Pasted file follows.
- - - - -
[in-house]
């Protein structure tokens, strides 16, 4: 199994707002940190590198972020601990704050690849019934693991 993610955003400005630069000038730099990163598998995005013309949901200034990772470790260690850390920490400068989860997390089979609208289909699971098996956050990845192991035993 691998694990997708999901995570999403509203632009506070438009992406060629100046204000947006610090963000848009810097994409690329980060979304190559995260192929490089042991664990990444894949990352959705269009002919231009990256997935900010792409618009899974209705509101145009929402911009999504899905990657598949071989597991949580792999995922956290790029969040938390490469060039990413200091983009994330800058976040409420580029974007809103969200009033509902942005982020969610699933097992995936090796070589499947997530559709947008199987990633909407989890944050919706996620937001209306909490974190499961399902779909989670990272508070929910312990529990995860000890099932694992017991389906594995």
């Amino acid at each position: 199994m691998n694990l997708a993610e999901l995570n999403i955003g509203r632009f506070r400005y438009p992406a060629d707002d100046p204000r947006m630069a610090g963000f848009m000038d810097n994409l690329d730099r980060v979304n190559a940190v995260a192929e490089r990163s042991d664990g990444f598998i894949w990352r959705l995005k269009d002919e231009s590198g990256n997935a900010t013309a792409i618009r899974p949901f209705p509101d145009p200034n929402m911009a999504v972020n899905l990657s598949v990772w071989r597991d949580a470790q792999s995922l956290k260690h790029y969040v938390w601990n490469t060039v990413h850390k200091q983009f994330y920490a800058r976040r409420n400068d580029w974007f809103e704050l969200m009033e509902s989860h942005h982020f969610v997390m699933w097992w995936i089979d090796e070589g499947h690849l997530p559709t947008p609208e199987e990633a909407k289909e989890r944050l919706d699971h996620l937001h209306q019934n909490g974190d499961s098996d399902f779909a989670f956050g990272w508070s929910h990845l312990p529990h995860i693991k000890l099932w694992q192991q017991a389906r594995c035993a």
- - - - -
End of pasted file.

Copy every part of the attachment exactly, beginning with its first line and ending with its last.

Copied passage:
[in-house]
């Protein structure tokens, strides 16, 4: 199994707002940190590198972020601990704050690849019934693991 993610955003400005630069000038730099990163598998995005013309949901200034990772470790260690850390920490400068989860997390089979609208289909699971098996956050990845192991035993 691998694990997708999901995570999403509203632009506070438009992406060629100046204000947006610090963000848009810097994409690329980060979304190559995260192929490089042991664990990444894949990352959705269009002919231009990256997935900010792409618009899974209705509101145009929402911009999504899905990657598949071989597991949580792999995922956290790029969040938390490469060039990413200091983009994330800058976040409420580029974007809103969200009033509902942005982020969610699933097992995936090796070589499947997530559709947008199987990633909407989890944050919706996620937001209306909490974190499961399902779909989670990272508070929910312990529990995860000890099932694992017991389906594995």
């Amino acid at each position: 199994m691998n694990l997708a993610e999901l995570n999403i955003g509203r632009f506070r400005y438009p992406a060629d707002d100046p204000r947006m630069a610090g963000f848009m000038d810097n994409l690329d730099r980060v979304n190559a940190v995260a192929e490089r990163s042991d664990g990444f598998i894949w990352r959705l995005k269009d002919e231009s590198g990256n997935a900010t013309a792409i618009r899974p949901f209705p509101d145009p200034n929402m911009a999504v972020n899905l990657s598949v990772w071989r597991d949580a470790q792999s995922l956290k260690h790029y969040v938390w601990n490469t060039v990413h850390k200091q983009f994330y920490a800058r976040r409420n400068d580029w974007f809103e704050l969200m009033e509902s989860h942005h982020f969610v997390m699933w097992w995936i089979d090796e070589g499947h690849l997530p559709t947008p609208e199987e990633a909407k289909e989890r944050l919706d699971h996620l937001h209306q019934n909490g974190d499961s098996d399902f779909a989670f956050g990272w508070s929910h990845l312990p529990h995860i693991k000890l099932w694992q192991q017991a389906r594995c035993a």